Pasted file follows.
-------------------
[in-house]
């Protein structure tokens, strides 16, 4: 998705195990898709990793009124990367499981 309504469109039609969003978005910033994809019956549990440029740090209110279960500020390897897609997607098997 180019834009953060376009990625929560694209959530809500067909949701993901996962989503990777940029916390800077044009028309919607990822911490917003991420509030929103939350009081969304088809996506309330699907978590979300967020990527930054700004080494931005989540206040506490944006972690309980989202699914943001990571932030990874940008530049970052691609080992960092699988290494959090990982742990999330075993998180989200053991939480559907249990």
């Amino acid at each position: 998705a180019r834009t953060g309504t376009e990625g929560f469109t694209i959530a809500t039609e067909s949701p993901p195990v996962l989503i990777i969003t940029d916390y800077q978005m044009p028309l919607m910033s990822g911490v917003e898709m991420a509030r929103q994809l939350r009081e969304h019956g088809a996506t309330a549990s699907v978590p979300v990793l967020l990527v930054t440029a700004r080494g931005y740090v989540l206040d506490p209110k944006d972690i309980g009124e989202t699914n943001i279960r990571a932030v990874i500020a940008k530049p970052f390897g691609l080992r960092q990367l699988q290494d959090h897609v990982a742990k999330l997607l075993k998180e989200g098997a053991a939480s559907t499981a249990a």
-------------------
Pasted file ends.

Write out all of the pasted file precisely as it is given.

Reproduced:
[in-house]
């Protein structure tokens, strides 16, 4: 998705195990898709990793009124990367499981 309504469109039609969003978005910033994809019956549990440029740090209110279960500020390897897609997607098997 180019834009953060376009990625929560694209959530809500067909949701993901996962989503990777940029916390800077044009028309919607990822911490917003991420509030929103939350009081969304088809996506309330699907978590979300967020990527930054700004080494931005989540206040506490944006972690309980989202699914943001990571932030990874940008530049970052691609080992960092699988290494959090990982742990999330075993998180989200053991939480559907249990």
């Amino acid at each position: 998705a180019r834009t953060g309504t376009e990625g929560f469109t694209i959530a809500t039609e067909s949701p993901p195990v996962l989503i990777i969003t940029d916390y800077q978005m044009p028309l919607m910033s990822g911490v917003e898709m991420a509030r929103q994809l939350r009081e969304h019956g088809a996506t309330a549990s699907v978590p979300v990793l967020l990527v930054t440029a700004r080494g931005y740090v989540l206040d506490p209110k944006d972690i309980g009124e989202t699914n943001i279960r990571a932030v990874i500020a940008k530049p970052f390897g691609l080992r960092q990367l699988q290494d959090h897609v990982a742990k999330l997607l075993k998180e989200g098997a053991a939480s559907t499981a249990a």